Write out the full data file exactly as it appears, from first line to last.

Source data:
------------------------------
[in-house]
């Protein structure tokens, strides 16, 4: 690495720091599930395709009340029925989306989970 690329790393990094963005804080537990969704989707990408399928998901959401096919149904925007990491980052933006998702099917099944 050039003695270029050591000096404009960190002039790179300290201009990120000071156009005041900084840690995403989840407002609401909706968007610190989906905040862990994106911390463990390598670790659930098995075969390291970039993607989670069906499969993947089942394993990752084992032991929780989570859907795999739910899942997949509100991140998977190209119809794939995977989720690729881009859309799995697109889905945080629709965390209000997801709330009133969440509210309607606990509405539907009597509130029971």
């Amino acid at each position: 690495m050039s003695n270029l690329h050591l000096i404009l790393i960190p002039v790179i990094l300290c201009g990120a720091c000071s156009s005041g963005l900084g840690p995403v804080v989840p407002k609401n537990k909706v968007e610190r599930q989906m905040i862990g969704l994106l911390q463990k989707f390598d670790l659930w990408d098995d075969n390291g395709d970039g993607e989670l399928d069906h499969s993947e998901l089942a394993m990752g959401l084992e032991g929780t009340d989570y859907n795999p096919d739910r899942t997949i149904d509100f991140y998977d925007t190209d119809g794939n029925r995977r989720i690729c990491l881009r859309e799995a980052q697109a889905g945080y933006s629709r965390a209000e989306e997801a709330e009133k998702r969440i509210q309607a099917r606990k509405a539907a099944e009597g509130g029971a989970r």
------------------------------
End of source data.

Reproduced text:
[in-house]
């Protein structure tokens, strides 16, 4: 690495720091599930395709009340029925989306989970 690329790393990094963005804080537990969704989707990408399928998901959401096919149904925007990491980052933006998702099917099944 050039003695270029050591000096404009960190002039790179300290201009990120000071156009005041900084840690995403989840407002609401909706968007610190989906905040862990994106911390463990390598670790659930098995075969390291970039993607989670069906499969993947089942394993990752084992032991929780989570859907795999739910899942997949509100991140998977190209119809794939995977989720690729881009859309799995697109889905945080629709965390209000997801709330009133969440509210309607606990509405539907009597509130029971």
């Amino acid at each position: 690495m050039s003695n270029l690329h050591l000096i404009l790393i960190p002039v790179i990094l300290c201009g990120a720091c000071s156009s005041g963005l900084g840690p995403v804080v989840p407002k609401n537990k909706v968007e610190r599930q989906m905040i862990g969704l994106l911390q463990k989707f390598d670790l659930w990408d098995d075969n390291g395709d970039g993607e989670l399928d069906h499969s993947e998901l089942a394993m990752g959401l084992e032991g929780t009340d989570y859907n795999p096919d739910r899942t997949i149904d509100f991140y998977d925007t190209d119809g794939n029925r995977r989720i690729c990491l881009r859309e799995a980052q697109a889905g945080y933006s629709r965390a209000e989306e997801a709330e009133k998702r969440i509210q309607a099917r606990k509405a539907a099944e009597g509130g029971a989970r």